Bands at Central Washington University have had a hard time adjusting to the pandemic But now the the county is in phase 2, the bands are able to meet and rehearse in person, albeit in a limited capacity.
Acting Director of Bands, Paul Bain, took over the position in spring 2020 after the previous director Lewis Norfleet left the university. Bain had to handle the new position, his old responsibilities as associate director and find solutions to rehearse and teach students remotely.
“I have not slept well if I’m being honest,” Bain said. “First of all, it is kind of a a dream to work here in this capacity. I have always felt this university, this department and the band program in the highest esteem. … I just wanted to do everything really well. I wanted to create an environment where students could do something expressive, and I had no idea how to do it. It was very stressful.”
Bain did everything he could to learn how to teach online bands as quickly as he could. He took online classes and did his homework. Before previous director Norfleet left the university, the two worked to come up with ways to teach band during a pandemic.
What they came up with in the spring didn’t involve any instrument playing by the students. Instead, students would be provided a video of another band that they would study and discuss as a group.
“It was the best thing that we could come up with and we really thought it was gonna be fantastic,” Bain said. “But it turned out to be a lot of work for the students. … It was completely the opposite of what we normally do, which was to come together and play music, and learn about teachings through performance in band. Learning about performing by playing it through.”
Over the summer, CWU hired T. André Feagin, who worked with Bain to come up with an online project for the students. Students would be given a piece of music to record and submit. These individual pieces would be combined into one recording as a single performance.
For this project the students were given a backing or background track they would play along to. Students would listen to the track through headphones and play with it, but they would only record their music, not the track. This gave students something to keep pace with, while they played.
“We did that, and it happened. The feedback from that was also, that it was incredibly stressful for the students because musicians are perfectionists,” Bain said. “You can imagine if you are recording a four-minute piece of music that if you make a mistake three minutes 40 seconds in, you think ‘oh I’ve got to start over.’”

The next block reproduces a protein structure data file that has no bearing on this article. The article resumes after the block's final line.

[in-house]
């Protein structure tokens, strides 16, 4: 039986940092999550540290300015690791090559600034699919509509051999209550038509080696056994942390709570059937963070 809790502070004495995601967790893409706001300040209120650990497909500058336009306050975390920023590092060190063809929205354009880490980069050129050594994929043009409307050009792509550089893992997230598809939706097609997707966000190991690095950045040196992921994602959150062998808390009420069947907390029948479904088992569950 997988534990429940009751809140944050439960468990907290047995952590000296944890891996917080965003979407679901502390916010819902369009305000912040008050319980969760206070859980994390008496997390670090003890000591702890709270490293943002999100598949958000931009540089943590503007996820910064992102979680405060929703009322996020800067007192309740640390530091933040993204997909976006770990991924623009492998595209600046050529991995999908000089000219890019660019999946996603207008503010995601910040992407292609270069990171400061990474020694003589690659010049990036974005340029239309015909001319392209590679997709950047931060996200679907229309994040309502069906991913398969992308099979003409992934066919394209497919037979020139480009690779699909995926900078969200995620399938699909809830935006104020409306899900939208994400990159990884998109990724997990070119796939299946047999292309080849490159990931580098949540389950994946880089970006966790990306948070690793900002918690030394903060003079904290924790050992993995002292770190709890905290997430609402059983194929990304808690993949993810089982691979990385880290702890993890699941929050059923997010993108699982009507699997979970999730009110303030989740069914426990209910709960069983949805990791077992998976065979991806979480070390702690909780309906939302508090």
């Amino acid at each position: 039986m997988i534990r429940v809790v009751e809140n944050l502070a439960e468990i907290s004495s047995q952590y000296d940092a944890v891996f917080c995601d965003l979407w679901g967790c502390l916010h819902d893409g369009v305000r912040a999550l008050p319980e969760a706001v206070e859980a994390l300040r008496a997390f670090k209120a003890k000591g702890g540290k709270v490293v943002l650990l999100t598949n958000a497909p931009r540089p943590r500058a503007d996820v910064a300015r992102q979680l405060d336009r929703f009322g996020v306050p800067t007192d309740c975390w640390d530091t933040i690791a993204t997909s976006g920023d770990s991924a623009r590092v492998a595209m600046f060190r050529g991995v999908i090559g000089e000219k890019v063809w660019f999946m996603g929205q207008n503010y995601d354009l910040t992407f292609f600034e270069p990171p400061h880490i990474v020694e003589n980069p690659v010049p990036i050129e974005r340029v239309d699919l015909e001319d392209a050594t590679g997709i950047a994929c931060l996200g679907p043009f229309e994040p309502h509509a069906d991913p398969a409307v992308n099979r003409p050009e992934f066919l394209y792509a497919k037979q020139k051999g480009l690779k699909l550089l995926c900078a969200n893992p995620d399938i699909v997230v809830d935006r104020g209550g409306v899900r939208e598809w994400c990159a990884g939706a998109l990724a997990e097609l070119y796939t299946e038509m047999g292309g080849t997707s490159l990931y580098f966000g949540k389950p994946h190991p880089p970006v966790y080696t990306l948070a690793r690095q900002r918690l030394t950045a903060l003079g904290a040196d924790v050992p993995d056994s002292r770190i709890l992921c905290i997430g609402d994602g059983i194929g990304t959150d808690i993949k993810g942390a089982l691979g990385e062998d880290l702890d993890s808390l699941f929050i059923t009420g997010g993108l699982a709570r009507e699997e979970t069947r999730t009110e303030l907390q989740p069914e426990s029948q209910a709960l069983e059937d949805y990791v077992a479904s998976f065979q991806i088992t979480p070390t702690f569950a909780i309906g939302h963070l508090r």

On Jan. 19, bands started rehearsing in-person at CWU, and Bain said there has already been a massive improvement. Being able to directly hear the students is a huge help to teaching them.
“To see kids again and to collaborate has been good, and it’s been helpful to my mental health,” Bain said.
However, the bands have to be careful to not spread COVID to each other. Bain is concerned playing instruments will increase the spread of the virus in a room, and has been studying up on how to prevent it.
He has read using bellcovers on the instruments can limit the amount of aerosol spread by them. The study he has looked into, https://www.nfhs.org/articles/third-round-of-performing-arts-aerosol-study-produces-more-scientific-data-for-return-to-activities/ to find ways to keep students safe during indoor band practice.
He has also limited the amount of rehearsals for students. Instead of having five hours a week to practice, students are getting between 30-40 minutes. Bands are also broken into small groups, with different groups practicing everyday. This is in accordance with state guidelines, and are designed to limit the spread of the virus.
The problem with this method is even though students have less time to practice, they still have to reach the same goal as a normal year. However, Bain said he feels cautiously optimistic and excited when he looks to the future. Now that students can meet in person, they are slowly but steadily moving closer to those goals.